1a, 1b: Amur Paradise Flycatcher, Dongzhai, Henan, June 2010 (Craig Brelsford). 2: Amur, Nanhui, May 2016 (Kai Pflug). 3, 4 and inset on 3: Japanese Paradise Flycatcher, Yangkou, Jiangsu, 30 Sept. 2013 (Craig Brelsford).
1a, 1b: Amur Paradise Flycatcher, Dongzhai, Henan, 5 June 2010 (Craig Brelsford). This female is the mate of the Amur white-morph shown above. 2: Amur, Nanhui, May 2016 (Kai Pflug). 3, 4 and inset on 3: Japanese Paradise Flycatcher, Yangkou, Jiangsu, 30 Sept. 2013 (Craig Brelsford).

MAINLY SILENT IN SHANGHAI

In Shanghai, you will almost never hear a paradise flycatcher utter a sound. I have a single recording:

Japanese Paradise Flycatcher, call, Nanhui, 24 May 2016 (00:01; 848 KB)

BACKGROUND ON THE SPECIES

Japanese Paradise Flycatcher Terpsiphone atrocaudata and Amur Paradise Flycatcher T. incei breed farther north than any other species in their mainly tropical genus. T. atrocaudata atrocaudata breeds in Korea, Japan, and Taiwan and is highly migratory, wintering as far south as Sumatra. (Birds in Taiwan, however, are largely resident.) T. incei, a monotypic species, is also highly migratory, with a breeding range extending into the Russian Far East and wintering grounds as far south as Java (Moeliker). Japanese is listed by the IUCN as Near Threatened, mainly because of habitat loss on its wintering grounds.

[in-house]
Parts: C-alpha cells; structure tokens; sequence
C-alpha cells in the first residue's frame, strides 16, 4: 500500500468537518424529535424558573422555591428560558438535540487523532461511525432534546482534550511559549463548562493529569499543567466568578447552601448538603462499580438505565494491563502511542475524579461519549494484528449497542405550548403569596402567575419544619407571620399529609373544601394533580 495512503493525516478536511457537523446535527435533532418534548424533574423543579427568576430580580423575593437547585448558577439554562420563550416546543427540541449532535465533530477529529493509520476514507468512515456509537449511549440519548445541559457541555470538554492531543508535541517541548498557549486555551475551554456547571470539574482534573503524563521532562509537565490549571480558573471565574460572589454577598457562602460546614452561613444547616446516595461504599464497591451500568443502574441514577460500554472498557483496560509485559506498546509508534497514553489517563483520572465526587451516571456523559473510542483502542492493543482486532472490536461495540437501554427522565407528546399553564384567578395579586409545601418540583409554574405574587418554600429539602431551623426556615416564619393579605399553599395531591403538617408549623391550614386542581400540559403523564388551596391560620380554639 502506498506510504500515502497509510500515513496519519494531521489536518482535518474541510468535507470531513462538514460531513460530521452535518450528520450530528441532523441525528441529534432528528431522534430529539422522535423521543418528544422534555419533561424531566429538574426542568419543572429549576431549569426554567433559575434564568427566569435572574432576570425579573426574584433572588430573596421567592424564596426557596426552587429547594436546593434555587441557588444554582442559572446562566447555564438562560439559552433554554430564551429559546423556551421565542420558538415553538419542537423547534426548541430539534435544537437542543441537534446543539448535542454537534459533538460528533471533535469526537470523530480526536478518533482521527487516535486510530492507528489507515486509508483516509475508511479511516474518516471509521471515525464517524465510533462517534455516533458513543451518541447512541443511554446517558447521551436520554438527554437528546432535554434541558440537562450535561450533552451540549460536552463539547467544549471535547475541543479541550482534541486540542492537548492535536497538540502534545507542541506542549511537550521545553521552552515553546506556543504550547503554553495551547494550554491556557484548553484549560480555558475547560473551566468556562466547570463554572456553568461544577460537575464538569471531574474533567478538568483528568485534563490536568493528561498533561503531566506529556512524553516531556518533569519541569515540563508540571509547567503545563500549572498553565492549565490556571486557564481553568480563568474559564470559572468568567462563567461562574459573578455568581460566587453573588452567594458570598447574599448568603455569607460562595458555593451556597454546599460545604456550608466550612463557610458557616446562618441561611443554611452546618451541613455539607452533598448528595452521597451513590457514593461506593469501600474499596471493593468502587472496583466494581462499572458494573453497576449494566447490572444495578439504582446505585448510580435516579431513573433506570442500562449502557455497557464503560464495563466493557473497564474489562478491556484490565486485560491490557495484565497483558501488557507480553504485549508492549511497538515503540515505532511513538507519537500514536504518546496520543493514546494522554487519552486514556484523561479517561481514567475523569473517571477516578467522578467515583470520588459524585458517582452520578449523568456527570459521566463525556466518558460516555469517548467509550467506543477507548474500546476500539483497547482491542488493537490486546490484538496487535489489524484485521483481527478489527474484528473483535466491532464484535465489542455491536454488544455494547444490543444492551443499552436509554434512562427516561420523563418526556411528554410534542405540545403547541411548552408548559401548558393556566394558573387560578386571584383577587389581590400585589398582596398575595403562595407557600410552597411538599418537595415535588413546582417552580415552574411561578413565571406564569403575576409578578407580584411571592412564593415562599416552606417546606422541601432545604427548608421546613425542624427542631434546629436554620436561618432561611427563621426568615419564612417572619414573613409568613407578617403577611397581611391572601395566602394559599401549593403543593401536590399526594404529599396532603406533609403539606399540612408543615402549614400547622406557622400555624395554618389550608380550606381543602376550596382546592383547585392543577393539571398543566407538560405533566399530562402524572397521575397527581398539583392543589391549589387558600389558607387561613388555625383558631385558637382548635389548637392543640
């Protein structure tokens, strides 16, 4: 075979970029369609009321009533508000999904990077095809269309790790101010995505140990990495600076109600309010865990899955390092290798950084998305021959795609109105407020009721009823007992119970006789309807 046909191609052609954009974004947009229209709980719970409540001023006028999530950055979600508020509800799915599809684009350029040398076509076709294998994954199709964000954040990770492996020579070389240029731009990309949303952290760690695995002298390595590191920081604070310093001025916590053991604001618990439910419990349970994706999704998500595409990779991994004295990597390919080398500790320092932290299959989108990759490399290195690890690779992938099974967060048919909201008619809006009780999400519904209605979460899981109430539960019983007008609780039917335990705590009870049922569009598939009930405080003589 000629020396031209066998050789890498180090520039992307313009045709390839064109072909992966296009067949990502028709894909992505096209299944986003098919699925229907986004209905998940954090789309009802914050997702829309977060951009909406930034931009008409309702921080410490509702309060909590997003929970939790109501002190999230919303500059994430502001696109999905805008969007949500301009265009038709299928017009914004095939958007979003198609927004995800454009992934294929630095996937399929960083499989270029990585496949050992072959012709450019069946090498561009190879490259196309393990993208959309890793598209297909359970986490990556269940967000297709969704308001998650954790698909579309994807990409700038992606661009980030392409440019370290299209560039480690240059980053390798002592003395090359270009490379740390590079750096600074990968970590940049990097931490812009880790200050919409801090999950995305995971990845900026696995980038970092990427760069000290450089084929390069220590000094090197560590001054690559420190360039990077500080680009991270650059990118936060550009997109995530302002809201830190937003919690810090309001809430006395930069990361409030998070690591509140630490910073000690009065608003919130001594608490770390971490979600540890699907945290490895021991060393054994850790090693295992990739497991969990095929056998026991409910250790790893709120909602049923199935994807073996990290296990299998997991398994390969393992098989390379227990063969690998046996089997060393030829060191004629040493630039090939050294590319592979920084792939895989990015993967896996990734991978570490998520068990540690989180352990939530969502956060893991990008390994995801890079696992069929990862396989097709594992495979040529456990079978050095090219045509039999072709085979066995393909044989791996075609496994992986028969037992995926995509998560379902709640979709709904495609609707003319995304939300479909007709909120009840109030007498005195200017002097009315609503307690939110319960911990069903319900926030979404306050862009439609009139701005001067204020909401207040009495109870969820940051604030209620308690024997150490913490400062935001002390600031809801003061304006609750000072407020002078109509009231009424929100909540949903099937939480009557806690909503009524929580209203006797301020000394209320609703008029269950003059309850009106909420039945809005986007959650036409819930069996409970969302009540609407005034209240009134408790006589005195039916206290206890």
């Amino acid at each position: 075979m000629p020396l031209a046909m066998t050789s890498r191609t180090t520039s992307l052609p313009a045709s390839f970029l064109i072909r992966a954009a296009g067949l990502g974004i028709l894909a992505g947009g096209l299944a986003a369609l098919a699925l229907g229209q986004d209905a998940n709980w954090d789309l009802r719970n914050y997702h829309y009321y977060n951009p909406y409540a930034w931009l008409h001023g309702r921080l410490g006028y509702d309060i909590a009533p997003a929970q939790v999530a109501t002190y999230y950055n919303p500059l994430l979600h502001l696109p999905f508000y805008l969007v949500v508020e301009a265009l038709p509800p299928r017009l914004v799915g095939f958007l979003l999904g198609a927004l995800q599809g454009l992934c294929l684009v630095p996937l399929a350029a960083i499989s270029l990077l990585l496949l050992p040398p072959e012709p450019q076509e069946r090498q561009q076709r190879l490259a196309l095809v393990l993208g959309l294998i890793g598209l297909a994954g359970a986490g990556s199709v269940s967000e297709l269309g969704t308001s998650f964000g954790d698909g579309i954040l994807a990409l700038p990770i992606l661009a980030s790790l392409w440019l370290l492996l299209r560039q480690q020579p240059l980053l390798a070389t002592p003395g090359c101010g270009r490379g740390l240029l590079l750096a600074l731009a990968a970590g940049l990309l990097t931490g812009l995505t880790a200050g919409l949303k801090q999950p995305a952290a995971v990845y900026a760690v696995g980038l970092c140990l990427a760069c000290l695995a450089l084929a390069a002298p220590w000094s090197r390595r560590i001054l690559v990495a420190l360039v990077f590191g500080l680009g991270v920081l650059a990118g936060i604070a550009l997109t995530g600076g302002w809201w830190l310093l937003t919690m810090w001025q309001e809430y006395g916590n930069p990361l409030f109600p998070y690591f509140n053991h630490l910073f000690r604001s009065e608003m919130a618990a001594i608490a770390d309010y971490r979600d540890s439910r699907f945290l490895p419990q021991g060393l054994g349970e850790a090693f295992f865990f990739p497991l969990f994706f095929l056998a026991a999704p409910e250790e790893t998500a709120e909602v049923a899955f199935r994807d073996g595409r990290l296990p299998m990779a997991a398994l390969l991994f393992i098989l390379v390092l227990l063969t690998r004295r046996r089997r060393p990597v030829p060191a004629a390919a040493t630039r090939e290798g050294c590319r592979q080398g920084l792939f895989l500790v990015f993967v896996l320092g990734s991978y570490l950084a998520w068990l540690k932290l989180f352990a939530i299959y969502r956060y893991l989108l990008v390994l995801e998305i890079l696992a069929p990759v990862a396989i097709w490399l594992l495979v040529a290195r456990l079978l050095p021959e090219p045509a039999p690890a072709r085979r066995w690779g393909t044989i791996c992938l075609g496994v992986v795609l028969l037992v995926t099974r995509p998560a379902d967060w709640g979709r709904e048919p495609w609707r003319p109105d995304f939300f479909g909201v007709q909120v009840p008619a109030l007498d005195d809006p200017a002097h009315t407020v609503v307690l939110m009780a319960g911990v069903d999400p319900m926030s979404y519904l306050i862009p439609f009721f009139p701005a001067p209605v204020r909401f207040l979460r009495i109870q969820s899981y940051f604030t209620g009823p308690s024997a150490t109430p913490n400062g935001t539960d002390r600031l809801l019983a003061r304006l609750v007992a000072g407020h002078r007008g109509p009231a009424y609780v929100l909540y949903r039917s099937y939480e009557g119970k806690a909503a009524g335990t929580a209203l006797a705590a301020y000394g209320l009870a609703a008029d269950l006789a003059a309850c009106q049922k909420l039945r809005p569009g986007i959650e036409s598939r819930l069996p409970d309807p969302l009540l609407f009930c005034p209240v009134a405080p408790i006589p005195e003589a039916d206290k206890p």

UPDATE: 18 OCT 2016

Amur Paradise Flycatcher, Laoshan, Jiangsu, 4 July 2009. Photo by Craig Brelsford.
Amur Paradise Flycatcher, female on the breeding grounds, Laoshan, Jiangsu, 4 July 2009. (Craig Brelsford)

While researching drongos, on 18 Oct. 2016 I discovered two more photos of female Amur Paradise Flycatcher. The photos above were taken 4 July 2009 at Laoshan (32.071265, 118.560699), a site in Nanjing, Jiangsu 290 km inland from Shanghai. Note again in this Amur the contrast between bluish-black head and bluish-grey breast, the poorly defined border between the bluish-grey breast and the whitish belly, the lack of rufous coloration on the flanks, and the rufous-brown upperparts and tail, obviously brighter than in Japanese Paradise Flycatcher.

ACKNOWLEDGEMENTS

Kai Pflug
Kai Pflug

Special thanks to Kai Pflug, who collaborated with me on this post, and without whose photos this post would not have been possible. Kai’s images of Amur Paradise Flycatcher, some of which are displayed above, are a valuable record of this poorly known species. I have published dozens of Kai’s photographs on shanghaibirding.com, and in September 2016 I wrote about his work cleaning up the litter at Nanhui. Kai is from Germany and lives in Shanghai. He is an active member of the Shanghai Birding WeChat group.